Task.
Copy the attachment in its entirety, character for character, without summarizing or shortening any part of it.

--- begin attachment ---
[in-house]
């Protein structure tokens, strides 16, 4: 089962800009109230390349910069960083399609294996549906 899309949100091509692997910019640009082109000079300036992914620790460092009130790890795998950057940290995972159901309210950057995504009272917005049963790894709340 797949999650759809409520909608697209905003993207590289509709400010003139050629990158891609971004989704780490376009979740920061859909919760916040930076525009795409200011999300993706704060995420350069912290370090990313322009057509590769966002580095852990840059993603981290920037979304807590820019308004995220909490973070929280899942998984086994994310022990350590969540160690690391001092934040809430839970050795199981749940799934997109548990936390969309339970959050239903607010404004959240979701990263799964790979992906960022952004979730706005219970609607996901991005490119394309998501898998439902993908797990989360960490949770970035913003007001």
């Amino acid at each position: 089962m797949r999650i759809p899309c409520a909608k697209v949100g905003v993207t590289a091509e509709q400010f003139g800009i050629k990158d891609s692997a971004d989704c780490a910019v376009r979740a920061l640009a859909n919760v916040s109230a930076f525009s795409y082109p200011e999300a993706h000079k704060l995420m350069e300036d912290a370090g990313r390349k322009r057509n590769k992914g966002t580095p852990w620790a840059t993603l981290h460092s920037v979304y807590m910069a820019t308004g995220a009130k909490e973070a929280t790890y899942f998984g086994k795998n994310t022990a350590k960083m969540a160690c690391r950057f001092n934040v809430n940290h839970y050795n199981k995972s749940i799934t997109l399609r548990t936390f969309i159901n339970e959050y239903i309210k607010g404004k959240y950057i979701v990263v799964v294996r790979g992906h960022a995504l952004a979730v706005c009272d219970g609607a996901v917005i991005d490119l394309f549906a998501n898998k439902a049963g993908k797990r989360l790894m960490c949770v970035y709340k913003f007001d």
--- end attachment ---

[in-house]
């Protein structure tokens, strides 16, 4: 089962800009109230390349910069960083399609294996549906 899309949100091509692997910019640009082109000079300036992914620790460092009130790890795998950057940290995972159901309210950057995504009272917005049963790894709340 797949999650759809409520909608697209905003993207590289509709400010003139050629990158891609971004989704780490376009979740920061859909919760916040930076525009795409200011999300993706704060995420350069912290370090990313322009057509590769966002580095852990840059993603981290920037979304807590820019308004995220909490973070929280899942998984086994994310022990350590969540160690690391001092934040809430839970050795199981749940799934997109548990936390969309339970959050239903607010404004959240979701990263799964790979992906960022952004979730706005219970609607996901991005490119394309998501898998439902993908797990989360960490949770970035913003007001």
């Amino acid at each position: 089962m797949r999650i759809p899309c409520a909608k697209v949100g905003v993207t590289a091509e509709q400010f003139g800009i050629k990158d891609s692997a971004d989704c780490a910019v376009r979740a920061l640009a859909n919760v916040s109230a930076f525009s795409y082109p200011e999300a993706h000079k704060l995420m350069e300036d912290a370090g990313r390349k322009r057509n590769k992914g966002t580095p852990w620790a840059t993603l981290h460092s920037v979304y807590m910069a820019t308004g995220a009130k909490e973070a929280t790890y899942f998984g086994k795998n994310t022990a350590k960083m969540a160690c690391r950057f001092n934040v809430n940290h839970y050795n199981k995972s749940i799934t997109l399609r548990t936390f969309i159901n339970e959050y239903i309210k607010g404004k959240y950057i979701v990263v799964v294996r790979g992906h960022a995504l952004a979730v706005c009272d219970g609607a996901v917005i991005d490119l394309f549906a998501n898998k439902a049963g993908k797990r989360l790894m960490c949770v970035y709340k913003f007001d």